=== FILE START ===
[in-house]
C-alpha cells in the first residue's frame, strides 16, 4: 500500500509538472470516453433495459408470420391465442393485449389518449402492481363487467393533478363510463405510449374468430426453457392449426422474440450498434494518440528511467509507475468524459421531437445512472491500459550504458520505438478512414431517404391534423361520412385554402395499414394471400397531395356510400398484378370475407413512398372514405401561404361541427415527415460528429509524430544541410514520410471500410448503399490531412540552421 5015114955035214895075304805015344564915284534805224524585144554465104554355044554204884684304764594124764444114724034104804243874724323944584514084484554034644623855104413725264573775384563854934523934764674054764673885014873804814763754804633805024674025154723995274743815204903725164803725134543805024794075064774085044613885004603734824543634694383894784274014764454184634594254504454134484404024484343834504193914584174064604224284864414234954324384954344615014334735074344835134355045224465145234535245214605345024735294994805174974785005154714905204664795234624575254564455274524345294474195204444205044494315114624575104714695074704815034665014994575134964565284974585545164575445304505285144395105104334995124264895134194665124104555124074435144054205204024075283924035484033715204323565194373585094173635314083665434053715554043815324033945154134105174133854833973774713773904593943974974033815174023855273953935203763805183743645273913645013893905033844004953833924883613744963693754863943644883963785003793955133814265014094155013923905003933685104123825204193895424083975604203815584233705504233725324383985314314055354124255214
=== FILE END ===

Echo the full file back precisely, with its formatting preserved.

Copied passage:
[in-house]
C-alpha cells in the first residue's frame, strides 16, 4: 500500500509538472470516453433495459408470420391465442393485449389518449402492481363487467393533478363510463405510449374468430426453457392449426422474440450498434494518440528511467509507475468524459421531437445512472491500459550504458520505438478512414431517404391534423361520412385554402395499414394471400397531395356510400398484378370475407413512398372514405401561404361541427415527415460528429509524430544541410514520410471500410448503399490531412540552421 5015114955035214895075304805015344564915284534805224524585144554465104554355044554204884684304764594124764444114724034104804243874724323944584514084484554034644623855104413725264573775384563854934523934764674054764673885014873804814763754804633805024674025154723995274743815204903725164803725134543805024794075064774085044613885004603734824543634694383894784274014764454184634594254504454134484404024484343834504193914584174064604224284864414234954324384954344615014334735074344835134355045224465145234535245214605345024735294994805174974785005154714905204664795234624575254564455274524345294474195204444205044494315114624575104714695074704815034665014994575134964565284974585545164575445304505285144395105104334995124264895134194665124104555124074435144054205204024075283924035484033715204323565194373585094173635314083665434053715554043815324033945154134105174133854833973774713773904593943974974033815174023855273953935203763805183743645273913645013893905033844004953833924883613744963693754863943644883963785003793955133814265014094155013923905003933685104123825204193895424083975604203815584233705504233725324383985314314055354124255214